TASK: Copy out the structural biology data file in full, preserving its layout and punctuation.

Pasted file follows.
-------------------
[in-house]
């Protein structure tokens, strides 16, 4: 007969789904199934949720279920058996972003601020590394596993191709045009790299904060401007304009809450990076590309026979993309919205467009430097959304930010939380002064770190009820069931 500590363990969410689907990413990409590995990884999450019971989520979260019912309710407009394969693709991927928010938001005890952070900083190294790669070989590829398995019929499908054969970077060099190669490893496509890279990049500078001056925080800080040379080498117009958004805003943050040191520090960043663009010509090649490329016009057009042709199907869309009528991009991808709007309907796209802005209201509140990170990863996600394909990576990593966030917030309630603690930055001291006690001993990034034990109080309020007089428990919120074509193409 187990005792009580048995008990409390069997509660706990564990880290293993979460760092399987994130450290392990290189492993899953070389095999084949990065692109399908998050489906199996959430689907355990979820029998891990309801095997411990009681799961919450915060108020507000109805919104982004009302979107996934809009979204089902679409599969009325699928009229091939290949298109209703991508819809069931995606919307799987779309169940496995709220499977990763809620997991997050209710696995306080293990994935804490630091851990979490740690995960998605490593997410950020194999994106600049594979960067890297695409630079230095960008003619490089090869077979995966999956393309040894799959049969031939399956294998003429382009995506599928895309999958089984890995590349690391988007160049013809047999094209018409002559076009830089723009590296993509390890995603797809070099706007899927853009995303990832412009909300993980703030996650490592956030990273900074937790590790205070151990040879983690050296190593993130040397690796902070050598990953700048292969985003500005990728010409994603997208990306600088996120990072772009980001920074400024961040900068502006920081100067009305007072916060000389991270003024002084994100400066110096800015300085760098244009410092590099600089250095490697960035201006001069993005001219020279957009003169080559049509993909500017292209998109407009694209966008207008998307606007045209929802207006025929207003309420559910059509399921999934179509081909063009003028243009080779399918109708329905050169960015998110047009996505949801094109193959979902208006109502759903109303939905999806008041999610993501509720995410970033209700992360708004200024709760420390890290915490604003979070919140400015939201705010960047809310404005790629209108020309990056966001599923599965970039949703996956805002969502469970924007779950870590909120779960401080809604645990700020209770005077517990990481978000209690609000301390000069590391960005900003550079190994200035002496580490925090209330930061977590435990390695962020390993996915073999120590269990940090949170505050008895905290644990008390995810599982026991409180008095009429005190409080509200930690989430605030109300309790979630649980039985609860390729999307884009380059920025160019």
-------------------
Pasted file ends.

[in-house]
């Protein structure tokens, strides 16, 4: 007969789904199934949720279920058996972003601020590394596993191709045009790299904060401007304009809450990076590309026979993309919205467009430097959304930010939380002064770190009820069931 500590363990969410689907990413990409590995990884999450019971989520979260019912309710407009394969693709991927928010938001005890952070900083190294790669070989590829398995019929499908054969970077060099190669490893496509890279990049500078001056925080800080040379080498117009958004805003943050040191520090960043663009010509090649490329016009057009042709199907869309009528991009991808709007309907796209802005209201509140990170990863996600394909990576990593966030917030309630603690930055001291006690001993990034034990109080309020007089428990919120074509193409 187990005792009580048995008990409390069997509660706990564990880290293993979460760092399987994130450290392990290189492993899953070389095999084949990065692109399908998050489906199996959430689907355990979820029998891990309801095997411990009681799961919450915060108020507000109805919104982004009302979107996934809009979204089902679409599969009325699928009229091939290949298109209703991508819809069931995606919307799987779309169940496995709220499977990763809620997991997050209710696995306080293990994935804490630091851990979490740690995960998605490593997410950020194999994106600049594979960067890297695409630079230095960008003619490089090869077979995966999956393309040894799959049969031939399956294998003429382009995506599928895309999958089984890995590349690391988007160049013809047999094209018409002559076009830089723009590296993509390890995603797809070099706007899927853009995303990832412009909300993980703030996650490592956030990273900074937790590790205070151990040879983690050296190593993130040397690796902070050598990953700048292969985003500005990728010409994603997208990306600088996120990072772009980001920074400024961040900068502006920081100067009305007072916060000389991270003024002084994100400066110096800015300085760098244009410092590099600089250095490697960035201006001069993005001219020279957009003169080559049509993909500017292209998109407009694209966008207008998307606007045209929802207006025929207003309420559910059509399921999934179509081909063009003028243009080779399918109708329905050169960015998110047009996505949801094109193959979902208006109502759903109303939905999806008041999610993501509720995410970033209700992360708004200024709760420390890290915490604003979070919140400015939201705010960047809310404005790629209108020309990056966001599923599965970039949703996956805002969502469970924007779950870590909120779960401080809604645990700020209770005077517990990481978000209690609000301390000069590391960005900003550079190994200035002496580490925090209330930061977590435990390695962020390993996915073999120590269990940090949170505050008895905290644990008390995810599982026991409180008095009429005190409080509200930690989430605030109300309790979630649980039985609860390729999307884009380059920025160019």